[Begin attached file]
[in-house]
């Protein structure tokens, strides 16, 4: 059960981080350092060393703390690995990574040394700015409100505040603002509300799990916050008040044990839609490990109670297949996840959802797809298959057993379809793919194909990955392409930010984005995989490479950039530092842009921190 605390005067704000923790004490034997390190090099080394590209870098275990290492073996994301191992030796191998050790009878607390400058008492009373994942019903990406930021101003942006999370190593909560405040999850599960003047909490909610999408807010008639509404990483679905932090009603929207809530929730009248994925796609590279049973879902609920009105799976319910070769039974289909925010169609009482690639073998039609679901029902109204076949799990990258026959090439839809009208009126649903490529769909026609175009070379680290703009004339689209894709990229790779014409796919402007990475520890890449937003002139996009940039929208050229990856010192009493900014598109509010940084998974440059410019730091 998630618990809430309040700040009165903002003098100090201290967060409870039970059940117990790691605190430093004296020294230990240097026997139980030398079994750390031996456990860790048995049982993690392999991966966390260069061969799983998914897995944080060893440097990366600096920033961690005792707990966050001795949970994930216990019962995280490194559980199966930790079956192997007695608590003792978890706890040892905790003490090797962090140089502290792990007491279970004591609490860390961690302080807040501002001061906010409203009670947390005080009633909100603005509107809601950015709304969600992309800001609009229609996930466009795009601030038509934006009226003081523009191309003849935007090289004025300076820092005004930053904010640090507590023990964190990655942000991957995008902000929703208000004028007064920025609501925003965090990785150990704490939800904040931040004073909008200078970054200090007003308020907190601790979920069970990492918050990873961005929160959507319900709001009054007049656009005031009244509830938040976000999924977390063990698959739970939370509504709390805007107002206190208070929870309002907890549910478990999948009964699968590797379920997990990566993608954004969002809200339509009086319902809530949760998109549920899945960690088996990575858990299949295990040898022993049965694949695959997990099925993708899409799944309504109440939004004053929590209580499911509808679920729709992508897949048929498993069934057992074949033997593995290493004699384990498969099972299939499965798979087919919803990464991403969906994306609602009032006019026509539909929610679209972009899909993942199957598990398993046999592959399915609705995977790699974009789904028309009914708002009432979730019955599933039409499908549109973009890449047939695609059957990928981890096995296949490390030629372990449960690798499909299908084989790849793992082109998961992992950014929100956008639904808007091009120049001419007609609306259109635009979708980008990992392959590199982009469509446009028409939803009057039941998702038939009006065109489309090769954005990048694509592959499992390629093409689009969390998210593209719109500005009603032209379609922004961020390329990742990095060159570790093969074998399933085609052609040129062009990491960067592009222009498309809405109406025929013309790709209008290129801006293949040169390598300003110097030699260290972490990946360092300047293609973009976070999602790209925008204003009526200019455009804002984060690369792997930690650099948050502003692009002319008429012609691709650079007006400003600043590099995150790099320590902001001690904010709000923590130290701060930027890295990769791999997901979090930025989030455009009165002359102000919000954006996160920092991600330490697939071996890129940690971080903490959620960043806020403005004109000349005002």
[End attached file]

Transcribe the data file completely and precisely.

[in-house]
């Protein structure tokens, strides 16, 4: 059960981080350092060393703390690995990574040394700015409100505040603002509300799990916050008040044990839609490990109670297949996840959802797809298959057993379809793919194909990955392409930010984005995989490479950039530092842009921190 605390005067704000923790004490034997390190090099080394590209870098275990290492073996994301191992030796191998050790009878607390400058008492009373994942019903990406930021101003942006999370190593909560405040999850599960003047909490909610999408807010008639509404990483679905932090009603929207809530929730009248994925796609590279049973879902609920009105799976319910070769039974289909925010169609009482690639073998039609679901029902109204076949799990990258026959090439839809009208009126649903490529769909026609175009070379680290703009004339689209894709990229790779014409796919402007990475520890890449937003002139996009940039929208050229990856010192009493900014598109509010940084998974440059410019730091 998630618990809430309040700040009165903002003098100090201290967060409870039970059940117990790691605190430093004296020294230990240097026997139980030398079994750390031996456990860790048995049982993690392999991966966390260069061969799983998914897995944080060893440097990366600096920033961690005792707990966050001795949970994930216990019962995280490194559980199966930790079956192997007695608590003792978890706890040892905790003490090797962090140089502290792990007491279970004591609490860390961690302080807040501002001061906010409203009670947390005080009633909100603005509107809601950015709304969600992309800001609009229609996930466009795009601030038509934006009226003081523009191309003849935007090289004025300076820092005004930053904010640090507590023990964190990655942000991957995008902000929703208000004028007064920025609501925003965090990785150990704490939800904040931040004073909008200078970054200090007003308020907190601790979920069970990492918050990873961005929160959507319900709001009054007049656009005031009244509830938040976000999924977390063990698959739970939370509504709390805007107002206190208070929870309002907890549910478990999948009964699968590797379920997990990566993608954004969002809200339509009086319902809530949760998109549920899945960690088996990575858990299949295990040898022993049965694949695959997990099925993708899409799944309504109440939004004053929590209580499911509808679920729709992508897949048929498993069934057992074949033997593995290493004699384990498969099972299939499965798979087919919803990464991403969906994306609602009032006019026509539909929610679209972009899909993942199957598990398993046999592959399915609705995977790699974009789904028309009914708002009432979730019955599933039409499908549109973009890449047939695609059957990928981890096995296949490390030629372990449960690798499909299908084989790849793992082109998961992992950014929100956008639904808007091009120049001419007609609306259109635009979708980008990992392959590199982009469509446009028409939803009057039941998702038939009006065109489309090769954005990048694509592959499992390629093409689009969390998210593209719109500005009603032209379609922004961020390329990742990095060159570790093969074998399933085609052609040129062009990491960067592009222009498309809405109406025929013309790709209008290129801006293949040169390598300003110097030699260290972490990946360092300047293609973009976070999602790209925008204003009526200019455009804002984060690369792997930690650099948050502003692009002319008429012609691709650079007006400003600043590099995150790099320590902001001690904010709000923590130290701060930027890295990769791999997901979090930025989030455009009165002359102000919000954006996160920092991600330490697939071996890129940690971080903490959620960043806020403005004109000349005002």